A Walk Among The Tombstones

 

Is Liam Neeson the new Charles Bronson? He’s out for revenge again in the dark new film A Walk Among The Tombstones.

Matt Scudder (Neeson) is an ex NYC cop and recovering alcoholic. When wealthy drug dealers have family members kidnapped for ransom, they call him. (Because, you see, they are engaged in illegal activity they can’t call the police.)

Scudder may seem to have no moral compass—he makes a surprising comment regarding police corruption—but, of course, he does. He relentlessly pursues the two kidnappers until their encounter in a cemetery during the film’s homestretch. (There’s key earlier scene in that same cemetery.)

Scudder is also shown participating in AA meetings. We learn via flashbacks why he is no longer on the force (despite apparent heroics at the film’s beginning).

Along the way, Scudder encounters a black teen named T.J. (Brian “Astro” Bradley. He was the constant videographer in this summer’s failed kid movie Earth To Echo.) Scudder’s relationship with T.J. gives the severe ex-cop an opportunity to show his human side.

After the cemetery rendezvous, Scudder and the victimized drug dealers (and T.J.) follow the kidnappers to their home where the final faceoff occurs. The climax of A Walk Among The Tombstones provides partial satisfaction to this gritty tale.

Lawrence Block has written 17 Matt Scudder novels. It’s safe, I think, to assume that this could become a franchise for Neeson, depending on responses from moviegoers to AWATT. Block co-wrote the script with director Scott Frank.

Neeson has become typecast as a burdened soul who rights wrongs. With the Taken films, this past winter’s Non-Stop and now A Walk Among The Tombstones, he has shown that he wears the role well. Why shouldn’t he continue starring in the kinds of roles his fans want to see?

Tusk

 

Tusk is an odd amusement. This is NOT a movie for everyone.

The story comes from a podcast featuring writer/director Kevin Smith and fellow podcaster Scott Mosier. Their brainstorm evolved into a tale about a man who is held hostage and turned into a walrus. When the film’s first trailer was released this summer, no hints were given that the film might be funny.

Tusk is funny. It’s also (at various points) weird, clever, dumb, frightening, gross, off-putting and lovable. But, as noted, this is not a movie for everyone.

Wallace (Justin Long) and Teddy (Haley Joel Osment) are L.A.-based podcasters who talk about a kid in Manitoba who injured himself severely with a sword. Video of the injury goes viral. Wallace goes to Canada to interview the kid, but finds that he is dead.

Wallace finds a curious note on the wall of a Winnipeg men’s room and, wanting some good audio for his podcast, heads out to find the note’s writer, Howard Howe (Michael Parks). Howe shares his story of being rescued at sea by a walrus. Wallace is drugged and awakens to discover just how disturbed Howe is.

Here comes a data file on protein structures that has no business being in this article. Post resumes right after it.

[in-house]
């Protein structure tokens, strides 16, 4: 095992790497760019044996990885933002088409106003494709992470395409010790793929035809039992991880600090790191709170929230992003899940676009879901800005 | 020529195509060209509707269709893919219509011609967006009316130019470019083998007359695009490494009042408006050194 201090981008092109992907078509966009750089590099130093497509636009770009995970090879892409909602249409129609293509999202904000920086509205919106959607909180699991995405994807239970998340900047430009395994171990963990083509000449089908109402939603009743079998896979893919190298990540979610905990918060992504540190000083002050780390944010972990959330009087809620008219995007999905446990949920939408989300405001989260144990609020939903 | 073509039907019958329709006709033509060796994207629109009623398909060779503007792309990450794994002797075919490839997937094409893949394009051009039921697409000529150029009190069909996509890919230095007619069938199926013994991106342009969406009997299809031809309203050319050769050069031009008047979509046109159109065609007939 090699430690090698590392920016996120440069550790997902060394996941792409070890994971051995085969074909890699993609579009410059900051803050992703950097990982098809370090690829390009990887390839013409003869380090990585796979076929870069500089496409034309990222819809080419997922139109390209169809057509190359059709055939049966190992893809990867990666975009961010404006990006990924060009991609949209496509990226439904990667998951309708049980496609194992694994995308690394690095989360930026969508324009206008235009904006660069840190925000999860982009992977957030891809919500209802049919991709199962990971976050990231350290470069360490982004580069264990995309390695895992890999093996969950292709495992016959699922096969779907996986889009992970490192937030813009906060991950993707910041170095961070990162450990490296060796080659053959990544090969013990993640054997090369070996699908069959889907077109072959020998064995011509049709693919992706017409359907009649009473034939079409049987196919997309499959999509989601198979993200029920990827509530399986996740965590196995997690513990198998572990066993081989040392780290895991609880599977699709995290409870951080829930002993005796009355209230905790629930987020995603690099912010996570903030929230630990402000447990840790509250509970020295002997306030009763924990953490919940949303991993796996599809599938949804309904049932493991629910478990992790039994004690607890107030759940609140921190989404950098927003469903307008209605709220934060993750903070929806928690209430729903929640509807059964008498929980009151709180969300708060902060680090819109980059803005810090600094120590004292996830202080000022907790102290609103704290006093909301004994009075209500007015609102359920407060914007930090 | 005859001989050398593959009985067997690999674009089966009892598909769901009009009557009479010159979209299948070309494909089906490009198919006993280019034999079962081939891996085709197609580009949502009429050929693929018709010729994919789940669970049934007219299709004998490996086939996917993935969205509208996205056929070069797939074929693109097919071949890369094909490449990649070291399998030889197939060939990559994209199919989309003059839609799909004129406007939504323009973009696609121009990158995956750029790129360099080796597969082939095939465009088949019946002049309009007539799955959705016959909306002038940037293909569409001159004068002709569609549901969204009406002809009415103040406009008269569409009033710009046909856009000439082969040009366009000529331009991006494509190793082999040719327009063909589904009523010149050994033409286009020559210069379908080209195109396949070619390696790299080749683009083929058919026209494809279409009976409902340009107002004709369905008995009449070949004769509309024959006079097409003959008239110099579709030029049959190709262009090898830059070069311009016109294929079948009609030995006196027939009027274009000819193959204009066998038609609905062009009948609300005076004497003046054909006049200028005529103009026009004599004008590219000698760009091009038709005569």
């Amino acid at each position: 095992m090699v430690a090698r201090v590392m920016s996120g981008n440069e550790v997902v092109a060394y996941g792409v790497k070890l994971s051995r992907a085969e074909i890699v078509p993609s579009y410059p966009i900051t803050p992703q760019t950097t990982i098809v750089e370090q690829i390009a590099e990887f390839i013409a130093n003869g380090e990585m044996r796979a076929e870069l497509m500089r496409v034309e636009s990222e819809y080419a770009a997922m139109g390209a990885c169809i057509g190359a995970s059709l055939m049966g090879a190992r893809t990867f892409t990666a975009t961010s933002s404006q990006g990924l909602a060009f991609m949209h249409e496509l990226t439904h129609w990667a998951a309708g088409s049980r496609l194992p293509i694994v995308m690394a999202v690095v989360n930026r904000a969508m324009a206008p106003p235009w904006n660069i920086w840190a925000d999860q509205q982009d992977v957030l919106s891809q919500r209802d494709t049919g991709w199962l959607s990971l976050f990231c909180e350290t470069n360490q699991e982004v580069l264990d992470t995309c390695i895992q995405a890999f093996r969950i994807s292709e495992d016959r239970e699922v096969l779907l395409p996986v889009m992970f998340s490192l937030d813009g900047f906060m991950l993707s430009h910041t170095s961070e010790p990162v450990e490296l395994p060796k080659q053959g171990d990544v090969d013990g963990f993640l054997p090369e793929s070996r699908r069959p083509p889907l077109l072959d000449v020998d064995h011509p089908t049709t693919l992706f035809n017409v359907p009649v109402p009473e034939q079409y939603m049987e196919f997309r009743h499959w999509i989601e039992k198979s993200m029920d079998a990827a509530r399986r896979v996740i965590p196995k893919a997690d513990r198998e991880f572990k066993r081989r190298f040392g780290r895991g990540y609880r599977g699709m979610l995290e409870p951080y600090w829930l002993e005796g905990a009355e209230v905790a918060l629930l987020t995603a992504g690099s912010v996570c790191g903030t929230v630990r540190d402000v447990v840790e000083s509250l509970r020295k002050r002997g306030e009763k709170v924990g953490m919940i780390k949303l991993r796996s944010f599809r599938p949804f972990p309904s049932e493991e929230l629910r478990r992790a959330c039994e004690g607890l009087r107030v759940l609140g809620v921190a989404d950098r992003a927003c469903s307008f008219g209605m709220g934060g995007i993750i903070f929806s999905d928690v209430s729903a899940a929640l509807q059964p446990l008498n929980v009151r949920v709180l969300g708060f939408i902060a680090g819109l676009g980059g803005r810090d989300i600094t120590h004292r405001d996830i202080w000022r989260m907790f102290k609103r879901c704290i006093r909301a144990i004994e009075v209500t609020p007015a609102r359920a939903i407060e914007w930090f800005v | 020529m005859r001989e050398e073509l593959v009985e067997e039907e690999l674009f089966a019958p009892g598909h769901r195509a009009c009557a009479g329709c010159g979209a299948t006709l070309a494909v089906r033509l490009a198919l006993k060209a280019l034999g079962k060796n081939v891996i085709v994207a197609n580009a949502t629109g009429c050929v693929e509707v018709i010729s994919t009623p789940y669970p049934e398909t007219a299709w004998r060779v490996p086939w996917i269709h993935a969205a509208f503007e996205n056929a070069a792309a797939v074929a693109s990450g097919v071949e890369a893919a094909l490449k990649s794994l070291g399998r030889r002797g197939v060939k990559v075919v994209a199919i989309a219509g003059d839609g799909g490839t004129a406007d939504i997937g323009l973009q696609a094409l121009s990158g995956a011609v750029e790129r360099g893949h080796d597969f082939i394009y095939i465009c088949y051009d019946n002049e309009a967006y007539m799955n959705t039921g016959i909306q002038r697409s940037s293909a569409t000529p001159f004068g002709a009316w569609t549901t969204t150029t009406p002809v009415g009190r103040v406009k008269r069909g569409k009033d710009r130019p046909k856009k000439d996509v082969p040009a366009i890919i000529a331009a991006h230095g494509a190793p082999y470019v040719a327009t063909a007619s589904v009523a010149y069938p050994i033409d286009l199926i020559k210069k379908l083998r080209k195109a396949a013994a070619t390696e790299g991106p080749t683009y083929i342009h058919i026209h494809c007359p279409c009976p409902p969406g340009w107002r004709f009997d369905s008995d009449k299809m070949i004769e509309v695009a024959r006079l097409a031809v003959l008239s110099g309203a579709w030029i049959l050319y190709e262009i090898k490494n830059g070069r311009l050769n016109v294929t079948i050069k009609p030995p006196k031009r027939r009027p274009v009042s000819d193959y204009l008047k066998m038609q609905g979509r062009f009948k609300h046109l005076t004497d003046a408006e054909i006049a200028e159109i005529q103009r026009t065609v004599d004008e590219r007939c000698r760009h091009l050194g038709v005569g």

Wallace manages to leave voicemails for his girlfriend Ally (Genesis Rodriguez) and Teddy. They go to Canada to find and rescue Wallace. Along the way, they encounter an investigator named Guy LaPointe (Johnny Depp in an uncredited role) who provides a few of the film’s comedic highlights.

Tusk has some silly jokes about American/Canadian culture. (A convenience store is named “Eh-2-Zed.”) Stick around during credits for an audio clip of the podcast that spawned this bit of wackiness.

Kevin Smith is known for taking risks in his moviemaking. His Dogma is one I watch any time I flip by it. Tusk is strange enough that it’s likely to be embraced as genius by certain of Smith’s devotees. It is entertaining enough for me—I appreciate this film’s strangeness—but, as noted above, Tusk is not for everyone.

 

 

 

 

 

 

 

 

 

 

 

This Is Where I Leave You

 

This Is Where I Leave You tries hard but falls short. The film waffles between being a story about Judd’s (Jason Bateman) breakup with his wife Quinn (Abigail Spencer) and being an ensemble piece about a family whose father/husband has just died. It tries to be a comedy but is only partially successful. It tries to touch our emotions but is only partially successful.

The cast of TIWILY is impressive. The adult children of Hillary Altman (Jane Fonda) are Judd, Wendy (Tina Fey), Paul (Corey Stall) and Phillip (Adam Driver). Kathryn Hahn plays Paul’s wife Alice. Connie Britton is Phillip’s lover, Tracy. Wendy’s husband Barry (Aaron Lazar) gets very little face time.

The movie opens with Judd catching his wife cheating with his boss (Dax Shepard) who is an outrageous testosterone-fueled satellite radio host. This is where he leaves his wife. Soon after, dad leaves his family behind. So there’s your title.

When the siblings come home to bury their dad, mom tells them that his last wish was that the 4 of them spend a full week in the house. One might expect hilarity to ensue here, but the humor is weak and the film is not as funny as hoped for. TIWILY has its moments, but the overall chuckle factor is rather low on the scale.